I am today twenty-five hundred years old. I have been dead for nearly as many ye ars.
My place of birth was Athens; my grave was not far from those of Xenophon a nd Plato, within view of the white glory of Athens and the shimmering waters of the Aegean sea. After sleeping in my grave for many centuries I awoke suddenly -- I cannot tell how nor why -- and was transported by a force beyond my control to this new day and this new city. I arrived here at daybreak, when the sky was still dull and d rowsy. As I approached the city I heard bells ringing, and a little later I foun d the streets astir with throngs of well dressed people in family groups wending their way hither and thither. Evidently they were not going to work, for they w ere accompanied by their children in their best clothes, and a pleasant expressi on was upon their faces. "This must be a day of festival and worship, devoted to one of their gods," I mu rmured to myself Looking about me I saw a gentleman in a neat black dress, smiling, and his hand extended to me with great cordiality. He must have realized I was a stranger and wished to tender his hospitality to me. I accepted it gratefully. I clasped his hand. He pressed mine. We gazed for a moment into each other's eyes. He underst ood my bewilderment amid my novel surroundings, and offered to enlighten me. He explained to me the ringing of the bells and meaning of the holiday crowds movin g in the streets. It was Sunday -- Sunday before Christmas, and the people were going to "the House of God." "Of course you are going there, too," I said to my friendly guide. "Yes," he answered, "I conduct the worship. I am a priest." "A priest of Apollo?" I interrogated. "No, no," he replied, raising his hand to command silence, "Apollo is not a god; he was only an idol." "Am idol?" I whispered, taken by surprise. "I perceive you are a Greek," he said to me, "and the Greeks," he continued, "no twithstanding their distinguished accomplishments, were an idolatrous people. Th ey worshipped gods that did not exist. They built temples to divinities which we re merely empty names -- empty names," he repeated. "Apollo and Athene -- and th e entire Olympian lot were no more than inventions of the fancy." "But the Greeks loved their gods," I protested, my heart clamoring in my breast. "They were not gods, they were idols, and the difference between a god and an id ol is this: an idol is a thing; God is a living being. When you cannot prove the existence of your god, when you have never seen him, nor heard his voice, nor t ouched him -- when you have nothing provable about him, he is an idol. Have you seen Apollo? Have you heard him? Have you touched him?" "No," I said, in a low voice. "Do you know of any one who has?" I had to admit that I did not. "He was an idol, then, and not a god." "But many of us Greeks," I said, "have felt Apollo in our hearts and have been i nspired by him."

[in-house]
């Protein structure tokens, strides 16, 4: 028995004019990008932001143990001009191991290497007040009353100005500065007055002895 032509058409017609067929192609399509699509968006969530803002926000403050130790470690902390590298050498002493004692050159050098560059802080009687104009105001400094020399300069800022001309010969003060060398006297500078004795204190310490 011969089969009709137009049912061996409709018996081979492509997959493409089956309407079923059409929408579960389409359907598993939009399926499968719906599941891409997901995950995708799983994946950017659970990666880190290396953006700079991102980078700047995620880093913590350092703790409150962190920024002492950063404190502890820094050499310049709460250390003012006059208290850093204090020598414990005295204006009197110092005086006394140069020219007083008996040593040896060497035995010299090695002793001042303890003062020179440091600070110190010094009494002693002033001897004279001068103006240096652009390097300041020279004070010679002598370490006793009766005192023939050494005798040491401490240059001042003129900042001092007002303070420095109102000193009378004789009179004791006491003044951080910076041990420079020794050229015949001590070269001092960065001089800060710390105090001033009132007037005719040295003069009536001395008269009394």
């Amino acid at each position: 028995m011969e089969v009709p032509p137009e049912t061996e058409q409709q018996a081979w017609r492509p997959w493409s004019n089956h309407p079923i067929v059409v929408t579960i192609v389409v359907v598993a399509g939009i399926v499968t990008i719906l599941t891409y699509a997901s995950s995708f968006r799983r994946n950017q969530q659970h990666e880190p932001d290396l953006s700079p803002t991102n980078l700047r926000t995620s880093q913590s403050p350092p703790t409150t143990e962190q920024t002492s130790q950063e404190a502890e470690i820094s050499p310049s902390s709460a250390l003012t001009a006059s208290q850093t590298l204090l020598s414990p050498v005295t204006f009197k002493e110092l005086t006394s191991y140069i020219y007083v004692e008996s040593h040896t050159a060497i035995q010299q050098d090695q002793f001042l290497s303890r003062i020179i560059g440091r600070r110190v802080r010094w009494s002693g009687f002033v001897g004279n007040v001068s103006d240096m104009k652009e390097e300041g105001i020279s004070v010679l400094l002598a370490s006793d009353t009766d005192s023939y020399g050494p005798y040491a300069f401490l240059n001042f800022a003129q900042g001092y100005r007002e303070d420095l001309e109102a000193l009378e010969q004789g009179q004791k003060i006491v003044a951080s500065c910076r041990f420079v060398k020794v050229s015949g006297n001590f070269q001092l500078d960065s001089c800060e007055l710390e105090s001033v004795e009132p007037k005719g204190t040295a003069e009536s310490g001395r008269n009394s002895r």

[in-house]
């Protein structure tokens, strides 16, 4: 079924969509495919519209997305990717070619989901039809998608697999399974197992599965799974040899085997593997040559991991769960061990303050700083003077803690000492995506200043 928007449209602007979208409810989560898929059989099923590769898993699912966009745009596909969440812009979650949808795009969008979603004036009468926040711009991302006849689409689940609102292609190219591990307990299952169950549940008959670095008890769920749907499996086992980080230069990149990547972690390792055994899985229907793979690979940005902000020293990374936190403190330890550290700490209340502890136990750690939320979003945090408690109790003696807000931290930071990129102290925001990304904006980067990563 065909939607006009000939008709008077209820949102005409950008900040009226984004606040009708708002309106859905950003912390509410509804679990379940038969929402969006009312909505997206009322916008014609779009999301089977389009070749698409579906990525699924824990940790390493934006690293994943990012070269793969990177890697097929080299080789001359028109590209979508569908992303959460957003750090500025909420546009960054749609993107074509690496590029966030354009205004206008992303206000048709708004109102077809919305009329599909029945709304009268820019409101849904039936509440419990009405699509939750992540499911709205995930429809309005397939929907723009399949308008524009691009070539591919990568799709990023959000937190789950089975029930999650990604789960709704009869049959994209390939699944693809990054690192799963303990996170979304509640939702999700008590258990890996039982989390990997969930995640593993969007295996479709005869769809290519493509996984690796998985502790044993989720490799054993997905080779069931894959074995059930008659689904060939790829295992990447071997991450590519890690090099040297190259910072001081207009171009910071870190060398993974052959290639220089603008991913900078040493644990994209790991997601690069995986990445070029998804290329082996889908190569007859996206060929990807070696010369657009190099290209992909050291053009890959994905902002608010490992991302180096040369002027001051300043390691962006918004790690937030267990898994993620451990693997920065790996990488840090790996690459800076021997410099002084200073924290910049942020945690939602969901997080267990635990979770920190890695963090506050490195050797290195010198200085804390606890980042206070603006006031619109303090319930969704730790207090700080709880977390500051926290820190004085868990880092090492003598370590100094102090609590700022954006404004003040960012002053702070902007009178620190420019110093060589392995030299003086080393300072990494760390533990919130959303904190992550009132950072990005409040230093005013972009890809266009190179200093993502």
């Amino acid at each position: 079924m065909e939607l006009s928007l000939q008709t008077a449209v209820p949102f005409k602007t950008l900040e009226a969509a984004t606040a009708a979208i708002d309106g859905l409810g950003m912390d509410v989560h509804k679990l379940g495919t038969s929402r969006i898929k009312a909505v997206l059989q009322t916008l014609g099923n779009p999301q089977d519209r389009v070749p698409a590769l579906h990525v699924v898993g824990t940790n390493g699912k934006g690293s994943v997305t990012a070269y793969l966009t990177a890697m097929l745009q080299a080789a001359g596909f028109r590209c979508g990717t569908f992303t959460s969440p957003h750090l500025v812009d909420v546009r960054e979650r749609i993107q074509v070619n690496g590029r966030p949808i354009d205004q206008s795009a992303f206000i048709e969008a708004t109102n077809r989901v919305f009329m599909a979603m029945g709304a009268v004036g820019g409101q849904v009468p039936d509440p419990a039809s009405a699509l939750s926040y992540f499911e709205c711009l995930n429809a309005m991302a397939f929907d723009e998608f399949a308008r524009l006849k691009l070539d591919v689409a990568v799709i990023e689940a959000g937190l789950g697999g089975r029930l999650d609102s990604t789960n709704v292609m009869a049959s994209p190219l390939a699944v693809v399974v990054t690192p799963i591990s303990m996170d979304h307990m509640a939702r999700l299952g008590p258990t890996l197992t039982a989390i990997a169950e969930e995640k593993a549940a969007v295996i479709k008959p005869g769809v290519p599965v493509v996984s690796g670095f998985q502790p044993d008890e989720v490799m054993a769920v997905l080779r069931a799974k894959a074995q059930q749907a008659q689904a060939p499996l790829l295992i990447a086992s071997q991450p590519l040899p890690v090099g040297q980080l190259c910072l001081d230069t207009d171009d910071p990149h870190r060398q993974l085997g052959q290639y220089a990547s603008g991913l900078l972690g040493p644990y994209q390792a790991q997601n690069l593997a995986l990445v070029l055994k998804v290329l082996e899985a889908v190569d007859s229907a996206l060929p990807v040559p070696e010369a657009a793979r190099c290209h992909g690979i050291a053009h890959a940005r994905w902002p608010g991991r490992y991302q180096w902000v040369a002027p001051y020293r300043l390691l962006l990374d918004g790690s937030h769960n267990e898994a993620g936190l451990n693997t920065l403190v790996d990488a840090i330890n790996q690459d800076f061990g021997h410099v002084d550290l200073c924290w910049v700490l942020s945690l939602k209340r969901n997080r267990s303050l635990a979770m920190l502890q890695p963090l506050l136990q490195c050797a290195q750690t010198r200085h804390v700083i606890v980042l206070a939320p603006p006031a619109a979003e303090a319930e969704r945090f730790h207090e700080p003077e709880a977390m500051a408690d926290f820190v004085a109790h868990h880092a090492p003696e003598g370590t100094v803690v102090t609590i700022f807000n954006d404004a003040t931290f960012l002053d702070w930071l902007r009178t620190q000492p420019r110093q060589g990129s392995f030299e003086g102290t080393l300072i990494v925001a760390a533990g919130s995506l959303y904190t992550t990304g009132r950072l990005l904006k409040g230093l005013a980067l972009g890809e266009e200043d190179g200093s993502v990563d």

and t hat today they are as dead as is their inventer -. declaring that he had come to announce to mortals the w ill of God. "Is he. "if you produce him. "he is not dead. pausing for a moment. leaping forth from his cradle.yes. I recited how his mother went from town to town to select a worthy place to give birth to the young god. "we shall all fall down and worship him." "Produce him!" I whispered to myself. "He never lived. "What blasphemy!" Then. There were. "What was that?" I inquired. a fan tasy of the brain. it created the beautiful. thinkers." he said. our religion was divine." "It had only one fault"' interrupted my guide. It made the Greeks a nation of poets. the good -. altars and images all around me. then." "Prove it. and the son of a god. I to ld my guide how more than once I had felt Apollo's radiant presence in my heart. I quoted his description of Apollo. than whose speech even honey is not sweeter. our religion was rich and picturesque." "But I still believe in Apollo. a number of men in gor geous vestments were passing to and fro. "It was not true. "Y ou poor deluded pagan! You are not intelligent enough to know that Homer was onl y a mortal after all. "Is it possible." Then I looked at my guide to see what impression this outburst of sincere enthusiasm had produced upon him. whose every wor d was a drop of light?" Then I proceeded to quote from Homer's Iliad. Apollo is not an idol. The audience was upon its knees enveloped in silence -. the Supreme Being. the Greek Bible." As we walked in I saw innumerable little lights blinking an d winking all over the spacious interior." I asked. besides. It seemed as if he wished to say to me. dead?" I asked. no. and for the last two thousand years or more his temple has been a heap of ruins." I exclaimed. then. and I saw a cold smile up on his lips that cut me to the heart. and how he was born and cradled amid the ministratio ns of all the goddesses.a sil
. and spreading his wings like a swan.that his fair temple had fallen into ruins and the fire upon his altar had been extinguis hed. "Do y ou doubt Homer?" I said to him. the inspired bard? Homer." I wept to hear that Apollo. who bathed him in the running stream and fed him with n ectar and ambrosia from Olympus. wiping a tear from my eyes. warriors. The whole Greek world will bear me witness tha t I am telling the truth. worshipped by all the Hellenes as the rarest Manuscript between heaven an d earth. artists. soaring sun-ward. I know he is aliv e. whose ink-well was as big as the sea. without knowing what his answer would be." he said to me. whose imperishable page was Time? Homer. pictures. son of Zeus. The air was heavy with incense. but our gods were fair and b eautiful. was no more -. It made Athens a city of light. and that he was writing a play in which he manufactured th e gods of whom he sang -. taking heart. "Homer." returned my guide. orators. "that all this is pure fabrication. the true. "Oh.the poet. H e is a god.that these gods existed only in his imagination."You imagine you have. as unsubstantial as the air? No. Produce Apollo and be shall be ou r god. the god of light and music. and told him of the immortal lines of Homer concerning the divine Apollo. "If he were really divine be would be living to this day. bowing and kneeling before the various lights and images." By this time we stood at the entrance of a large edifice which my guide said was "the House of God. Then I recited the lines which picture Apollo b ursting his bands. I said. than whose lyre nothing is more mus ical. then.